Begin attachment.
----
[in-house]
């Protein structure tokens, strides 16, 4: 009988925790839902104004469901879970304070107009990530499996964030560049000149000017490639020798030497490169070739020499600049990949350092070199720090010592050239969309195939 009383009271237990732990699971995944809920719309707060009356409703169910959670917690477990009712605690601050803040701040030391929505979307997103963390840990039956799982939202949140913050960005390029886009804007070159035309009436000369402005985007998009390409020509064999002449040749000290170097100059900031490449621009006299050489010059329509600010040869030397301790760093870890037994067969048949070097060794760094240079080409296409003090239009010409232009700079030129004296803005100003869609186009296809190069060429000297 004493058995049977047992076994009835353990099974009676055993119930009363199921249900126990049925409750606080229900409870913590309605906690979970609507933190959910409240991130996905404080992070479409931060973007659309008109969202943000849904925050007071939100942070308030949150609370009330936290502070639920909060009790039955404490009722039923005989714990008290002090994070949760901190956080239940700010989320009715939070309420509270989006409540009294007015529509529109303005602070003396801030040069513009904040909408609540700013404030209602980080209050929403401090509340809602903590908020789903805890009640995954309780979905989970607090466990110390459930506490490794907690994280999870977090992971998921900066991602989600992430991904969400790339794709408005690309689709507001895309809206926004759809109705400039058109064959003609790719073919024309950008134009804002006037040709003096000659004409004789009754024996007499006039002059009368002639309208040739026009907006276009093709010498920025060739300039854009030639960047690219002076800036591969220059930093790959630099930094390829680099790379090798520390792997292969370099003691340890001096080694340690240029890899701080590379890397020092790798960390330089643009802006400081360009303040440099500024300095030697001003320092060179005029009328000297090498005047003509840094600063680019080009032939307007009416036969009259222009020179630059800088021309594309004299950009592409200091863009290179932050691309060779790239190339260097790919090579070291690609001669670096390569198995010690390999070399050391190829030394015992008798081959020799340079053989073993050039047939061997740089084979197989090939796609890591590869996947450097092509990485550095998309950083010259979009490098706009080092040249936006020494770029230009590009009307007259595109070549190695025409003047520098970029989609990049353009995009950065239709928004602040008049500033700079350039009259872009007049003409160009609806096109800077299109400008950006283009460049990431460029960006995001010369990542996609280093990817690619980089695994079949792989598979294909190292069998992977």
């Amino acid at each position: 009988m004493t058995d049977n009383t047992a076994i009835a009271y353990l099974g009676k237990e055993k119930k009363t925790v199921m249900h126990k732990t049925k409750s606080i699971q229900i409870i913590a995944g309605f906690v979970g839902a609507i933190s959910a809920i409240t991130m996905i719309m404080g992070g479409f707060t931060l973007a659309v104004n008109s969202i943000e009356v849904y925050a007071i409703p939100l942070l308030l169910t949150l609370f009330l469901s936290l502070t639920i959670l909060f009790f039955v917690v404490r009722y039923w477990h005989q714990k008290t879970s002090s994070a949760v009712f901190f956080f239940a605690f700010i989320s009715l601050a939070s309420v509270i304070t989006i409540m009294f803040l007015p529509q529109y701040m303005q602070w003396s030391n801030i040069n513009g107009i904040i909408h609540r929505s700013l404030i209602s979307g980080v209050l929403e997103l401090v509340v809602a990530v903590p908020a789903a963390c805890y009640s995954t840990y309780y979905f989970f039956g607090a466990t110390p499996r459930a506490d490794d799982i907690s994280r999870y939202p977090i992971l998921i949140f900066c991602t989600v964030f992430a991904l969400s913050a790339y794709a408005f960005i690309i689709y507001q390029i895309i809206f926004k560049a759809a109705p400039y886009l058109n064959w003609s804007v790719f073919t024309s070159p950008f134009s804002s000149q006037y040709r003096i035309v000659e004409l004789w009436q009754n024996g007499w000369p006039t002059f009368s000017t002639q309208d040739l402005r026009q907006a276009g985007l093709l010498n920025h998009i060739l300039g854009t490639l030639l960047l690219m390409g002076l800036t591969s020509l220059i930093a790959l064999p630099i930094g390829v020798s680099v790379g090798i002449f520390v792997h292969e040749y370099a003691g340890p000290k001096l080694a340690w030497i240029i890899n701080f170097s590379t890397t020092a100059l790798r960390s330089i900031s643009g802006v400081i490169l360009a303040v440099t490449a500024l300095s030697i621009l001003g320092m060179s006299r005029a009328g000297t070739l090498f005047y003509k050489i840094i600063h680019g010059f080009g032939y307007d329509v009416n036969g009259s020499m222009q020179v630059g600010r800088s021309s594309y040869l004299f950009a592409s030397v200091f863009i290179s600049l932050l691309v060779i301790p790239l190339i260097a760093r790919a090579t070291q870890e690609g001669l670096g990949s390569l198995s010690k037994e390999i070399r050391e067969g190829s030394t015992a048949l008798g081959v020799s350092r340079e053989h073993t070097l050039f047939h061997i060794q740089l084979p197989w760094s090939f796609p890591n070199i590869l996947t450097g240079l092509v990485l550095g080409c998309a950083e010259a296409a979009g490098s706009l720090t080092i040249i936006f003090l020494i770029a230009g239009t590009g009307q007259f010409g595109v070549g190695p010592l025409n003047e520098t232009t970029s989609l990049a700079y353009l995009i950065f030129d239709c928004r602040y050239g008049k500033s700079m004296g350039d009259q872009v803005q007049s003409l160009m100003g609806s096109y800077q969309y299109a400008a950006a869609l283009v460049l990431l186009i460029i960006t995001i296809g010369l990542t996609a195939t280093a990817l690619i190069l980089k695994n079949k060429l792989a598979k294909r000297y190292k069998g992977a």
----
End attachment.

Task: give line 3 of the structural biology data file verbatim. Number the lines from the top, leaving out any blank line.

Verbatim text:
């Amino acid at each position: 009988m004493t058995d049977n009383t047992a076994i009835a009271y353990l099974g009676k237990e055993k119930k009363t925790v199921m249900h126990k732990t049925k409750s606080i699971q229900i409870i913590a995944g309605f906690v979970g839902a609507i933190s959910a809920i409240t991130m996905i719309m404080g992070g479409f707060t931060l973007a659309v104004n008109s969202i943000e009356v849904y925050a007071i409703p939100l942070l308030l169910t949150l609370f009330l469901s936290l502070t639920i959670l909060f009790f039955v917690v404490r009722y039923w477990h005989q714990k008290t879970s002090s994070a949760v009712f901190f956080f239940a605690f700010i989320s009715l601050a939070s309420v509270i304070t989006i409540m009294f803040l007015p529509q529109y701040m303005q602070w003396s030391n801030i040069n513009g107009i904040i909408h609540r929505s700013l404030i209602s979307g980080v209050l929403e997103l401090v509340v809602a990530v903590p908020a789903a963390c805890y009640s995954t840990y309780y979905f989970f039956g607090a466990t110390p499996r459930a506490d490794d799982i907690s994280r999870y939202p977090i992971l998921i949140f900066c991602t989600v964030f992430a991904l969400s913050a790339y794709a408005f960005i690309i689709y507001q390029i895309i809206f926004k560049a759809a109705p400039y886009l058109n064959w003609s804007v790719f073919t024309s070159p950008f134009s804002s000149q006037y040709r003096i035309v000659e004409l004789w009436q009754n024996g007499w000369p006039t002059f009368s000017t002639q309208d040739l402005r026009q907006a276009g985007l093709l010498n920025h998009i060739l300039g854009t490639l030639l960047l690219m390409g002076l800036t591969s020509l220059i930093a790959l064999p630099i930094g390829v020798s680099v790379g090798i002449f520390v792997h292969e040749y370099a003691g340890p000290k001096l080694a340690w030497i240029i890899n701080f170097s590379t890397t020092a100059l790798r960390s330089i900031s643009g802006v400081i490169l360009a303040v440099t490449a500024l300095s030697i621009l001003g320092m060179s006299r005029a009328g000297t070739l090498f005047y003509k050489i840094i600063h680019g010059f080009g032939y307007d329509v009416n036969g009259s020499m222009q020179v630059g600010r800088s021309s594309y040869l004299f950009a592409s030397v200091f863009i290179s600049l932050l691309v060779i301790p790239l190339i260097a760093r790919a090579t070291q870890e690609g001669l670096g990949s390569l198995s010690k037994e390999i070399r050391e067969g190829s030394t015992a048949l008798g081959v020799s350092r340079e053989h073993t070097l050039f047939h061997i060794q740089l084979p197989w760094s090939f796609p890591n070199i590869l996947t450097g240079l092509v990485l550095g080409c998309a950083e010259a296409a979009g490098s706009l720090t080092i040249i936006f003090l020494i770029a230009g239009t590009g009307q007259f010409g595109v070549g190695p010592l025409n003047e520098t232009t970029s989609l990049a700079y353009l995009i950065f030129d239709c928004r602040y050239g008049k500033s700079m004296g350039d009259q872009v803005q007049s003409l160009m100003g609806s096109y800077q969309y299109a400008a950006a869609l283009v460049l990431l186009i460029i960006t995001i296809g010369l990542t996609a195939t280093a990817l690619i190069l980089k695994n079949k060429l792989a598979k294909r000297y190292k069998g992977a």